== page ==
This book gives students a brief introduction to the discipline of Ethnic Studies, its history, theories, methods and application to real world problems. It starts with a brief historical overview of this relatively new academic discipline and explores some basic definitions and concepts, along with particular theoretical approaches that demarcate the discipline in comparison to other neighboring fields in the social sciences. It employs a new theoretically inclusive approach known as political ecology, which synthesizes theory and methods from adjoining fields such as Darwinian anthropology, evolutionary biology, behavioral ecology, political economy, and evolutionary psychology. As such, political ecology represents a single unified overarching scientific paradigm for understanding and engaging in ethnic studies. The text analyzes, explores and critiques the history of the discipline, as well as the current prevailing methods and theories employed in Ethnic Studies. The reader is presented the theoretical and critical understanding, as well as methodological tools, necessary to begin proceeding in a scholarly manner from mere political advocacy, the standard approach in Ethnic Studies, to applied research in real world settings (or “learning by doing”), and then back again to advocacy.
The text examines theories like sociobiology, evolutionary ecology and evolutionary psychology, world systems theory, dependency theory, postmodern critical theories, and key concepts like social hierarchies and ethnic stratification, ethnic prejudice, ethnic discrimination, ethnic conflict, and race, class and gender, and differences in abilities, age, and sexual preference. It examines in depth the political ecology of the five main levels of social, political and economic organization of human societies and the role of social groups, social categories, and social networks in the rise of imperialism, resource colonialism, and slavery. The reader is shown how ethnic interaction and segregation, often expressed in ethnic conflicts accompanied by racist policies and practices, result from a history of imperialist colonial expansion designed to exploit the natural resources and labor of colonized populations. Readers are taught how to examine and critique contemporary instances of imperialism and resource colonialism by applying their knowledge to current issues and problems of concern within Ethnic Studies.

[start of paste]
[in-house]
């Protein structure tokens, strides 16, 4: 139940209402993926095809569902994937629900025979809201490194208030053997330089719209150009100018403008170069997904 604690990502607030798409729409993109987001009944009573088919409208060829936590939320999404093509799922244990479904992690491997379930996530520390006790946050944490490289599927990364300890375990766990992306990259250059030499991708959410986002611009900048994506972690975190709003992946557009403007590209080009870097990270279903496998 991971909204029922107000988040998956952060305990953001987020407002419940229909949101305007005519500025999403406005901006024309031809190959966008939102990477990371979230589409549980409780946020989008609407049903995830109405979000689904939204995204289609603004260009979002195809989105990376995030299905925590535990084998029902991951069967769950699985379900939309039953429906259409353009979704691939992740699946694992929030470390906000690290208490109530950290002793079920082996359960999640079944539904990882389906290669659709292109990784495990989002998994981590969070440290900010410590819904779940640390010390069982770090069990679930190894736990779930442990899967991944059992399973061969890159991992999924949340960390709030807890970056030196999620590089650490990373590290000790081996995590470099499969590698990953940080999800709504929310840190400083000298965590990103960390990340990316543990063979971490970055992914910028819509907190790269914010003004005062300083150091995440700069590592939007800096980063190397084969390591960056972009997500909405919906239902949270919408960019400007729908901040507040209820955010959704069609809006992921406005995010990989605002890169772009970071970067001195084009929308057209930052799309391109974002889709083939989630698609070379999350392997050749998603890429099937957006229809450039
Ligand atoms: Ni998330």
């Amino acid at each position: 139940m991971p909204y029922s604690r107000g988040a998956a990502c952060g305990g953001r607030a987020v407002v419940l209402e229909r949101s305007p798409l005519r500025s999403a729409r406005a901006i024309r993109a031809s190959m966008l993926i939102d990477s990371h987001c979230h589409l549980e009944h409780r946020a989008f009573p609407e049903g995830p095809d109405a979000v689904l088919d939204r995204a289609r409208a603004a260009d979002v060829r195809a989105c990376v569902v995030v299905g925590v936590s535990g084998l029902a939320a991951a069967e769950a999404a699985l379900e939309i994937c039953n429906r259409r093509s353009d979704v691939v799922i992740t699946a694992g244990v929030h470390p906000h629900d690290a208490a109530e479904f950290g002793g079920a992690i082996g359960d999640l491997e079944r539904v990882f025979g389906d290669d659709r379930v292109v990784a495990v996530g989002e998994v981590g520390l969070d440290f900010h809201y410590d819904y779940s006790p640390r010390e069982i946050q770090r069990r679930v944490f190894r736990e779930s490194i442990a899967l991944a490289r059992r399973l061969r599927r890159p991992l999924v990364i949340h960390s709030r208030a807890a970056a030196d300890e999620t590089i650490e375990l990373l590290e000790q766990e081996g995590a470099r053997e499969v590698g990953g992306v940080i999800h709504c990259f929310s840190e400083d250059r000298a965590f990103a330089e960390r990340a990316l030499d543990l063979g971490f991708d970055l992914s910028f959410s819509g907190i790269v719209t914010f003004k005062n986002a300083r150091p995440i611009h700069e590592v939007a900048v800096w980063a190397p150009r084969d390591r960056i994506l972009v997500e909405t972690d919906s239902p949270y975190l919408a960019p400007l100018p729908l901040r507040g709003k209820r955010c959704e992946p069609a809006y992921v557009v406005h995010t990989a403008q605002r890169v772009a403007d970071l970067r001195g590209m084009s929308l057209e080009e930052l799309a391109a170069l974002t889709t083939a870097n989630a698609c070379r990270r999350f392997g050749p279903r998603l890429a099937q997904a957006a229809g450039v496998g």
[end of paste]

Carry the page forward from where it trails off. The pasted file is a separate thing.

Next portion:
Terms that are covered in the text include (but are not limited to): proximate, ultimate, ontogenetic, and phylogenetic levels of causation, social groups, populations, social networks and social categories, culture, subculture, counterculture, race, racism, racialization and racialism, ethnicity and ethnic identity, spatial and social territoriality, ethnic boundaries – establishment and maintenance, imperialist states and resource colonialism, ethnonationalism or ethnic nationalism, panethnicity, ethnocentrism, prejudice, discrimination, segregation, marginalization, diversity, sexism, classism, ageism, pluralism, multiculturalism, affirmative action, enculturation, acculturation, assimilation, and self-determination. The text is thus intended to introduce lower-level students to Ethnic Studies, its history, its terminology, and its application to real world issues like ethnic conflicts and identity issues in the world at large.
CHAPTER I Introduction: What Is Ethnic Studies?
CHAPTER II Key Terms and a Much-Needed Critique of the Culture Concept
CHAPTER III A Brief Outlined Overview of Theory in the Social Sciences
CHAPTER IV A Long-Term View of Human Social Organization
CHAPTER V Political Ecology: A New Theory for Ethnic Studies
CHAPTER VI The Age of Exploration: Colonialism and Slavery
CHAPTER VII Slavery, Jim Crow, and the Civil Rights Movement
CHAPTER VIII Historical Perspectives on Affirmative Action, Diversity, and Multiculturalism in U.S. Higher Education
APPENDIX A The Learning Portfolio
APPENDIX B Applying Ethnic Studies: The Internship Packet